and btw there are very few people who liked to be spoken poorly of by their employees in public.

on preview: i like boobies too.
posted by tsarfan at 11:53 PM on July 17, 2005


hah! Olen has been well and truly skewered by the nanny; I hope she enjoys the barbecue.

The column was barely factual exploitation at best, and at worst a malicious attack of dubious motive. Misunderstandings do happen between people, and events experienced mutually are often interpreted differently. Personal focuses and prejudices do sometimes lead to misconception or misconstrual, and this happens innocently enough all the time (we see it here constantly), but Olen abused her power in two ways: first, as an employer who is in a position of authority and influence over her employee and secondly, as a widely read columnist for a major newspaper.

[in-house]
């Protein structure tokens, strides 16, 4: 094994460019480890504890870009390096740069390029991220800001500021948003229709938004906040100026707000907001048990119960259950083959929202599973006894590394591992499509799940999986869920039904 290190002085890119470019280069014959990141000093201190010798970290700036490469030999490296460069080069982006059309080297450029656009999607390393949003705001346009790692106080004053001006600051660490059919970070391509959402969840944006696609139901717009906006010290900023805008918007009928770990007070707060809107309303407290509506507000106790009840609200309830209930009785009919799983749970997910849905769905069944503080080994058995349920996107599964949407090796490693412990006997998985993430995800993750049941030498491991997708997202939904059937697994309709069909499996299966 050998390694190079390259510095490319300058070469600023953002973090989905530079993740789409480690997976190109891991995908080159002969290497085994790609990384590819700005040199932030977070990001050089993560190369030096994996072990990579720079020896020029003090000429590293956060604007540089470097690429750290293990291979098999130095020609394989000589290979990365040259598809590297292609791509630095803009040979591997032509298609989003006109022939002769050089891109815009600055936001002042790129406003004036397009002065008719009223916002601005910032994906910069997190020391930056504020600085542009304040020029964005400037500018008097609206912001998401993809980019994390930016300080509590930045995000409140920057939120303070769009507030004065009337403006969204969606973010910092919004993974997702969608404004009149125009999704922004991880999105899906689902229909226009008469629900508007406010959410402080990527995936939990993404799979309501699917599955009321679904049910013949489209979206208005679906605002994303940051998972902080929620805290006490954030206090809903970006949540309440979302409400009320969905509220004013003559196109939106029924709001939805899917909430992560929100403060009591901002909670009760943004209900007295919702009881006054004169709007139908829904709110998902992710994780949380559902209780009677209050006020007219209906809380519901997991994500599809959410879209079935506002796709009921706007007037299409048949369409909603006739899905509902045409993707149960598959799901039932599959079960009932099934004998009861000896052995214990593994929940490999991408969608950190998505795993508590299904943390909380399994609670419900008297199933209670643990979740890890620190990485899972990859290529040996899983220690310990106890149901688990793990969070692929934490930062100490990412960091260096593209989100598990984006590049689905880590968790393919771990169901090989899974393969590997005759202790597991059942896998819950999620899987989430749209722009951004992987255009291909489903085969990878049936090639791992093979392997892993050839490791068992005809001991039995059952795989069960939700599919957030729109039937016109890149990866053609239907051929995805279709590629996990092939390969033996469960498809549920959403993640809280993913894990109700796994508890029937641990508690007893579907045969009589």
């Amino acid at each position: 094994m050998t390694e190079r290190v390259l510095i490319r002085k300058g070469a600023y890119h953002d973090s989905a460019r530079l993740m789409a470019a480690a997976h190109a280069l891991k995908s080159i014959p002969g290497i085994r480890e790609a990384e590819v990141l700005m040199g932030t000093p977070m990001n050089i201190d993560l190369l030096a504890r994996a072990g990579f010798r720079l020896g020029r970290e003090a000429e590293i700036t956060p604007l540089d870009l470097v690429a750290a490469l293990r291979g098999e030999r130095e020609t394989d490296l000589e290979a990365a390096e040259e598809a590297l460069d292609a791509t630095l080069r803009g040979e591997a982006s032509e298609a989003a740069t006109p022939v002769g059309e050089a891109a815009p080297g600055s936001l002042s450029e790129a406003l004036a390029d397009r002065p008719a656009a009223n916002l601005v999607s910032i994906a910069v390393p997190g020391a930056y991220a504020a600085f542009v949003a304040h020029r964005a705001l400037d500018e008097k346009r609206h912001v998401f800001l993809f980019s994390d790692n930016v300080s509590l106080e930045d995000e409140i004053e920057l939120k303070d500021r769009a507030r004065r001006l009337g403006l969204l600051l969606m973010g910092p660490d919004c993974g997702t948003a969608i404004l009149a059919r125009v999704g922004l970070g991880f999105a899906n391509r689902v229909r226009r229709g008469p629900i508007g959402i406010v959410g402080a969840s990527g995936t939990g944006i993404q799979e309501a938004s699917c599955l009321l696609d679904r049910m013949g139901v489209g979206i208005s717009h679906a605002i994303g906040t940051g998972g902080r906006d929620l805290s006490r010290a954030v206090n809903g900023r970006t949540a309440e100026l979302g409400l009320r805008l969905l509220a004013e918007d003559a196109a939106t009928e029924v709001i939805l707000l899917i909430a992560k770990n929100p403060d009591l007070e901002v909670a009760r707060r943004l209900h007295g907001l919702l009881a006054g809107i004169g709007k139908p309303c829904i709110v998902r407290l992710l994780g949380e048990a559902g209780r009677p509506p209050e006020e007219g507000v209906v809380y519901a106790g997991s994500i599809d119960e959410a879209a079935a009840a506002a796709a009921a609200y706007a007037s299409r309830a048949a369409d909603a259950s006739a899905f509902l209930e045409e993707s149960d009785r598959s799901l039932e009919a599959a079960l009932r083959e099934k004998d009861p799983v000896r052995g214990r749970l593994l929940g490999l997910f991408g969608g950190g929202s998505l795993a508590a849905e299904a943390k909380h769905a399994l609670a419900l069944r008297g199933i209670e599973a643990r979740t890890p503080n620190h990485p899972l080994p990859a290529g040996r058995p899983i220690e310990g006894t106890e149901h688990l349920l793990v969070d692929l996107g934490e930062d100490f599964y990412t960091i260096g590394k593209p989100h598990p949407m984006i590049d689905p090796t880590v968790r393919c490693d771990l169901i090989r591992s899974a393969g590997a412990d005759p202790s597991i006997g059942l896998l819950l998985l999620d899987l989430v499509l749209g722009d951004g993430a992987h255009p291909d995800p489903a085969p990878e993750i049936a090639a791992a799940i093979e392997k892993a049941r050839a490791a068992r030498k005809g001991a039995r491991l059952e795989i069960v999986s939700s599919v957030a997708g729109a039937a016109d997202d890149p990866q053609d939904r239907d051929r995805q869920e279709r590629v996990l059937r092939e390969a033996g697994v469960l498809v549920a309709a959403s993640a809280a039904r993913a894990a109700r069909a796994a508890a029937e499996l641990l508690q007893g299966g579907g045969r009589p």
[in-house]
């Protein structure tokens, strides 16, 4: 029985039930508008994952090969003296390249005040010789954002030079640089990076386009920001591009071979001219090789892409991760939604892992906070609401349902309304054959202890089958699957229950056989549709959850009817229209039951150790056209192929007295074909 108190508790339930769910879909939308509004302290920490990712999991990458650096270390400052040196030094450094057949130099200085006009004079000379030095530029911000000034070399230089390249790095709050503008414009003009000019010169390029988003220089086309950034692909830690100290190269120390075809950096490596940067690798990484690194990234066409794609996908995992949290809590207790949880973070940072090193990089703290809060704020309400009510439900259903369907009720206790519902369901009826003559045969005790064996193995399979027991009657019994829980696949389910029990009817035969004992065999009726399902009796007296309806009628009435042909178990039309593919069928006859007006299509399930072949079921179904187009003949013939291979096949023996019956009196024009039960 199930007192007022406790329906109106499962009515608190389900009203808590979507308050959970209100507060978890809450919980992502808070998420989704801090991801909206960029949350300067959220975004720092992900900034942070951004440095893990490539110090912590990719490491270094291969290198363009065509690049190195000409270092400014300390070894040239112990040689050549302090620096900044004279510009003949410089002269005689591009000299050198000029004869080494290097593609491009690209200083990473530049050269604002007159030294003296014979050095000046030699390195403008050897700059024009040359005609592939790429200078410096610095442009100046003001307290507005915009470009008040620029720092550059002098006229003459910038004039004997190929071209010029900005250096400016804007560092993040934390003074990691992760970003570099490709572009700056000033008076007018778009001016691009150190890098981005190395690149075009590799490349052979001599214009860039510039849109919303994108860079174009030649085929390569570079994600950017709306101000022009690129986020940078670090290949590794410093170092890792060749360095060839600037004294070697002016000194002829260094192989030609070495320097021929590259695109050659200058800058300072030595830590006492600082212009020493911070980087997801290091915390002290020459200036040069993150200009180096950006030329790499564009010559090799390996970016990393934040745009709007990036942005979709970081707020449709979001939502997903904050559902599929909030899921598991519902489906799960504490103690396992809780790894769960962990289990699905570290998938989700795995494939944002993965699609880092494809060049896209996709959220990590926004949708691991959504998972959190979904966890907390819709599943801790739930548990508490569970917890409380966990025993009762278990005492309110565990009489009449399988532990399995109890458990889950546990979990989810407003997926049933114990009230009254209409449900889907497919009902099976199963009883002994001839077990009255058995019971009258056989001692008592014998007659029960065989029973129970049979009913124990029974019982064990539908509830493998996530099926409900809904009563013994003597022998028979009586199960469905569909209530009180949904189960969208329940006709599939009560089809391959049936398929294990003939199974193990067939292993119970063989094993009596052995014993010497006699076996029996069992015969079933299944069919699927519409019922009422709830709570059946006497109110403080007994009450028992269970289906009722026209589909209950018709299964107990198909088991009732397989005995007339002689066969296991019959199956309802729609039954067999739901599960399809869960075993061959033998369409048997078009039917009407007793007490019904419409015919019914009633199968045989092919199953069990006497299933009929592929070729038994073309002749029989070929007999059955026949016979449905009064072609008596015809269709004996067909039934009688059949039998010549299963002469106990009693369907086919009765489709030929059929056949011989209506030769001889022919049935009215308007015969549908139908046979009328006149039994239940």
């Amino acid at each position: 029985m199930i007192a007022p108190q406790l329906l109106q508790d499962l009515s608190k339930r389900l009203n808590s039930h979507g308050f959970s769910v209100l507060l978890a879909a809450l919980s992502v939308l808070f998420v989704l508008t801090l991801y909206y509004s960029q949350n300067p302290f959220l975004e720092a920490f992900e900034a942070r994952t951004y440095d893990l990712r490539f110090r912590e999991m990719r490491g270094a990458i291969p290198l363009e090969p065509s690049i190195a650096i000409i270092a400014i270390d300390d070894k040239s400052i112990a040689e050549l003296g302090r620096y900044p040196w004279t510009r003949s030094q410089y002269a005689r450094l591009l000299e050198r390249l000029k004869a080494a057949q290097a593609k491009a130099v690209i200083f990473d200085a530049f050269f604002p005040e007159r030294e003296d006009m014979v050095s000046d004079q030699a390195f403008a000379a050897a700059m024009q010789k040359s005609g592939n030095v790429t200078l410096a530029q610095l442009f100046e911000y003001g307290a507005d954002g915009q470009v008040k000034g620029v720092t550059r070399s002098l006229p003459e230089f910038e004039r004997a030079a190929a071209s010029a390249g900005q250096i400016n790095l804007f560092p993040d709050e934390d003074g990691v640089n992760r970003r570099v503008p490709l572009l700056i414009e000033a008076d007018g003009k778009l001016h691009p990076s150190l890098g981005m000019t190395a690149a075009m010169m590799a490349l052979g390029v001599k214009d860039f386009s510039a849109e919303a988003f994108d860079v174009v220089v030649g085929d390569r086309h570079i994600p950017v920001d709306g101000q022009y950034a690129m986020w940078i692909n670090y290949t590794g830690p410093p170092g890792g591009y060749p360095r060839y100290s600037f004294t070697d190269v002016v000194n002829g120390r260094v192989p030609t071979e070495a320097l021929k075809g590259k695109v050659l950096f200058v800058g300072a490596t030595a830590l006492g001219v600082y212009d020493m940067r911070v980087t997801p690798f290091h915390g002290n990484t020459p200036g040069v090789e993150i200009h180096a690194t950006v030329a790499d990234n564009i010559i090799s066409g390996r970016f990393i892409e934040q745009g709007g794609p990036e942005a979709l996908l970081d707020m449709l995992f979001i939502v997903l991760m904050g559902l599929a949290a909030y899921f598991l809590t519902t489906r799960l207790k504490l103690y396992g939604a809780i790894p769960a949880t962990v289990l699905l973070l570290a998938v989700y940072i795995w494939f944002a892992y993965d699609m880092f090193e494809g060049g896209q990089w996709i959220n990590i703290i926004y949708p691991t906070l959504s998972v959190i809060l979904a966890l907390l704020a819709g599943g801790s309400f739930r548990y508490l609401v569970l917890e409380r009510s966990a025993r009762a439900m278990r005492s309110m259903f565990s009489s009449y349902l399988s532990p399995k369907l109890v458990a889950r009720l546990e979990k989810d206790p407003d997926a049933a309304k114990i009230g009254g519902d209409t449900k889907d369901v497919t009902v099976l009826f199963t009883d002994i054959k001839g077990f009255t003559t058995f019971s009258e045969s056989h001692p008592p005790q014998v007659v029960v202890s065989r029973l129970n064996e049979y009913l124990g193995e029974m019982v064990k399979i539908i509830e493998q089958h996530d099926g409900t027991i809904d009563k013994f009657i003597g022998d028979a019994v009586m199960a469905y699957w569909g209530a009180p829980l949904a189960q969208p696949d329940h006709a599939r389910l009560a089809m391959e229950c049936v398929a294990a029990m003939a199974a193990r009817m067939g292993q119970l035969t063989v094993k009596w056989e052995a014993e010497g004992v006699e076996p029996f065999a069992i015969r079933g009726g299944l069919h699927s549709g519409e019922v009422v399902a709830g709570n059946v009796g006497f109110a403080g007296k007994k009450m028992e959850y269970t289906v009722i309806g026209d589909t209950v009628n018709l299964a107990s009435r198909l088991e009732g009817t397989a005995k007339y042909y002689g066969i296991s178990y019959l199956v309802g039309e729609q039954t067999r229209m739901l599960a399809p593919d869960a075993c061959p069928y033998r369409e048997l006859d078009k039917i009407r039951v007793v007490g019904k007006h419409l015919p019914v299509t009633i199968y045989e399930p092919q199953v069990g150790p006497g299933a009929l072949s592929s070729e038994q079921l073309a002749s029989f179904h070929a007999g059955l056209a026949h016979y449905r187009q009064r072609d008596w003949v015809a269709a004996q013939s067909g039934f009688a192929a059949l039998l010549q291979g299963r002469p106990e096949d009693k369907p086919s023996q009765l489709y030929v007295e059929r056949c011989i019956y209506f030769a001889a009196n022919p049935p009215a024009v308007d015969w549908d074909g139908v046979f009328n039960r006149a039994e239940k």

In the first case, she allowed some rather twisted and possibly paranoid personal feelings (as well as an unseemly interest in her employee's private life) to dictate her actions, when she should have been focusing on the quality of the work provided, and in the second, she violated the nanny's relative privacy* to lash out at the "little person" whom she thought didn't have a voice. Vile, indeed.

The Times also bears responsibility here: even if their writers are unethical enough to wish to carry out vendettas and attacks related to their personal lives via their public columns, the Times editors should not allow it.

*Googling direct quotes from the column instantly leads to the blog in question.
posted by taz at 11:53 PM on July 17, 2005


The Olen's were so shocked by the contents of their nanny's blog that they just couldn't tear their eyes away. Uh, huh.
posted by telstar at 1:25 AM on July 18, 2005